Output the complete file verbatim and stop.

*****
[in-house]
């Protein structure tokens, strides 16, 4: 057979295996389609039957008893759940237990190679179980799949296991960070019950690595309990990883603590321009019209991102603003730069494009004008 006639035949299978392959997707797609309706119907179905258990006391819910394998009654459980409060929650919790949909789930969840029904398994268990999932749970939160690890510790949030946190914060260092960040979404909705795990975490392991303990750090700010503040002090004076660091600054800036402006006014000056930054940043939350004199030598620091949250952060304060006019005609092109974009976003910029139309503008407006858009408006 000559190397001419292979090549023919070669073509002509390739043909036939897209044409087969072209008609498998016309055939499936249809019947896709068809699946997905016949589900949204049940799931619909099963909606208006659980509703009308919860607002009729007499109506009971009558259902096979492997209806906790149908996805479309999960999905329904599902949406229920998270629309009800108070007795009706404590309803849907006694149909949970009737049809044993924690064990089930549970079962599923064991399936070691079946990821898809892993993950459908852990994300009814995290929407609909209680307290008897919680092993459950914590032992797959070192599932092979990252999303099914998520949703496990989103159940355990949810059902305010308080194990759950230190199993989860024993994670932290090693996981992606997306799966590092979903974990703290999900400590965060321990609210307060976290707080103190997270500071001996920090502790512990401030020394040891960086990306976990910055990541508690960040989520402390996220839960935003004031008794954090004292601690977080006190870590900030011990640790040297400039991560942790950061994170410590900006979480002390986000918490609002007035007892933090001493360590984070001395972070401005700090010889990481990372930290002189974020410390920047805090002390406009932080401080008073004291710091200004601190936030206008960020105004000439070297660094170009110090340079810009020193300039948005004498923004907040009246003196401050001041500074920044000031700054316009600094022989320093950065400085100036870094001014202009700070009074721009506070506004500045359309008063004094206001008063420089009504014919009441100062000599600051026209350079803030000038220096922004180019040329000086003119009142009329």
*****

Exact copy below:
[in-house]
């Protein structure tokens, strides 16, 4: 057979295996389609039957008893759940237990190679179980799949296991960070019950690595309990990883603590321009019209991102603003730069494009004008 006639035949299978392959997707797609309706119907179905258990006391819910394998009654459980409060929650919790949909789930969840029904398994268990999932749970939160690890510790949030946190914060260092960040979404909705795990975490392991303990750090700010503040002090004076660091600054800036402006006014000056930054940043939350004199030598620091949250952060304060006019005609092109974009976003910029139309503008407006858009408006 000559190397001419292979090549023919070669073509002509390739043909036939897209044409087969072209008609498998016309055939499936249809019947896709068809699946997905016949589900949204049940799931619909099963909606208006659980509703009308919860607002009729007499109506009971009558259902096979492997209806906790149908996805479309999960999905329904599902949406229920998270629309009800108070007795009706404590309803849907006694149909949970009737049809044993924690064990089930549970079962599923064991399936070691079946990821898809892993993950459908852990994300009814995290929407609909209680307290008897919680092993459950914590032992797959070192599932092979990252999303099914998520949703496990989103159940355990949810059902305010308080194990759950230190199993989860024993994670932290090693996981992606997306799966590092979903974990703290999900400590965060321990609210307060976290707080103190997270500071001996920090502790512990401030020394040891960086990306976990910055990541508690960040989520402390996220839960935003004031008794954090004292601690977080006190870590900030011990640790040297400039991560942790950061994170410590900006979480002390986000918490609002007035007892933090001493360590984070001395972070401005700090010889990481990372930290002189974020410390920047805090002390406009932080401080008073004291710091200004601190936030206008960020105004000439070297660094170009110090340079810009020193300039948005004498923004907040009246003196401050001041500074920044000031700054316009600094022989320093950065400085100036870094001014202009700070009074721009506070506004500045359309008063004094206001008063420089009504014919009441100062000599600051026209350079803030000038220096922004180019040329000086003119009142009329």